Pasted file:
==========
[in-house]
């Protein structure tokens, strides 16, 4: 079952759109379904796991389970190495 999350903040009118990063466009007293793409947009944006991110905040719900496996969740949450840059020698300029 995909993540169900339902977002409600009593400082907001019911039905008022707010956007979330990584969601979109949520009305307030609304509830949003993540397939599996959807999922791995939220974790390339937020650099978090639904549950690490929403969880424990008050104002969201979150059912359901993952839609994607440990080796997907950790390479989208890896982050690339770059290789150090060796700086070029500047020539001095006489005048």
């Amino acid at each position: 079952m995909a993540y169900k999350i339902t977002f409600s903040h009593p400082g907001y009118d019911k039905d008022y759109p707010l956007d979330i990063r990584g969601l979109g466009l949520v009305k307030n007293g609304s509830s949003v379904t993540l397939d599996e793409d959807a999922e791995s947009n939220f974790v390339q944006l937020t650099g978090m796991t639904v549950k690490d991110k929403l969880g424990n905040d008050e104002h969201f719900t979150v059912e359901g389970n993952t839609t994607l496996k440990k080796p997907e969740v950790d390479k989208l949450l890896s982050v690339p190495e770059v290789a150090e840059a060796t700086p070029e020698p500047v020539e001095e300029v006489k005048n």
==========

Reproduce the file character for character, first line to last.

[in-house]
């Protein structure tokens, strides 16, 4: 079952759109379904796991389970190495 999350903040009118990063466009007293793409947009944006991110905040719900496996969740949450840059020698300029 995909993540169900339902977002409600009593400082907001019911039905008022707010956007979330990584969601979109949520009305307030609304509830949003993540397939599996959807999922791995939220974790390339937020650099978090639904549950690490929403969880424990008050104002969201979150059912359901993952839609994607440990080796997907950790390479989208890896982050690339770059290789150090060796700086070029500047020539001095006489005048």
């Amino acid at each position: 079952m995909a993540y169900k999350i339902t977002f409600s903040h009593p400082g907001y009118d019911k039905d008022y759109p707010l956007d979330i990063r990584g969601l979109g466009l949520v009305k307030n007293g609304s509830s949003v379904t993540l397939d599996e793409d959807a999922e791995s947009n939220f974790v390339q944006l937020t650099g978090m796991t639904v549950k690490d991110k929403l969880g424990n905040d008050e104002h969201f719900t979150v059912e359901g389970n993952t839609t994607l496996k440990k080796p997907e969740v950790d390479k989208l949450l890896s982050v690339p190495e770059v290789a150090e840059a060796t700086p070029e020698p500047v020539e001095e300029v006489k005048n």